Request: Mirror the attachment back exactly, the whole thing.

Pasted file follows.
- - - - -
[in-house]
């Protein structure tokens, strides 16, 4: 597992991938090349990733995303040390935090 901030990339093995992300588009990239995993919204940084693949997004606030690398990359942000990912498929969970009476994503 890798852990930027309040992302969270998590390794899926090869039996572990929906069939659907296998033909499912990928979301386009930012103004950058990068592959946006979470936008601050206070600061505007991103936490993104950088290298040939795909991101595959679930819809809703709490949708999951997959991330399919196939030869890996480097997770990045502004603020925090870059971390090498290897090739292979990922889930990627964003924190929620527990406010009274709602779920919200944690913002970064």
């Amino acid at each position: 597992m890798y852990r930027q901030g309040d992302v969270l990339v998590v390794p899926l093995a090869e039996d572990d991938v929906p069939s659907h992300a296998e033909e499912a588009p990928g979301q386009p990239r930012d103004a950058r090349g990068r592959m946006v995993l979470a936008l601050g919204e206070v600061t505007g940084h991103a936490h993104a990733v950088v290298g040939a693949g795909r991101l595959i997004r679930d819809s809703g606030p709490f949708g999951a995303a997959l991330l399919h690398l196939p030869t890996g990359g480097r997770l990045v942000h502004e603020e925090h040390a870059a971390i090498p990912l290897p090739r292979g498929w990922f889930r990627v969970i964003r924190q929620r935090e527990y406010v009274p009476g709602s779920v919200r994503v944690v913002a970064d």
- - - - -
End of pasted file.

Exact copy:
[in-house]
């Protein structure tokens, strides 16, 4: 597992991938090349990733995303040390935090 901030990339093995992300588009990239995993919204940084693949997004606030690398990359942000990912498929969970009476994503 890798852990930027309040992302969270998590390794899926090869039996572990929906069939659907296998033909499912990928979301386009930012103004950058990068592959946006979470936008601050206070600061505007991103936490993104950088290298040939795909991101595959679930819809809703709490949708999951997959991330399919196939030869890996480097997770990045502004603020925090870059971390090498290897090739292979990922889930990627964003924190929620527990406010009274709602779920919200944690913002970064």
């Amino acid at each position: 597992m890798y852990r930027q901030g309040d992302v969270l990339v998590v390794p899926l093995a090869e039996d572990d991938v929906p069939s659907h992300a296998e033909e499912a588009p990928g979301q386009p990239r930012d103004a950058r090349g990068r592959m946006v995993l979470a936008l601050g919204e206070v600061t505007g940084h991103a936490h993104a990733v950088v290298g040939a693949g795909r991101l595959i997004r679930d819809s809703g606030p709490f949708g999951a995303a997959l991330l399919h690398l196939p030869t890996g990359g480097r997770l990045v942000h502004e603020e925090h040390a870059a971390i090498p990912l290897p090739r292979g498929w990922f889930r990627v969970i964003r924190q929620r935090e527990y406010v009274p009476g709602s779920v919200r994503v944690v913002a970064d």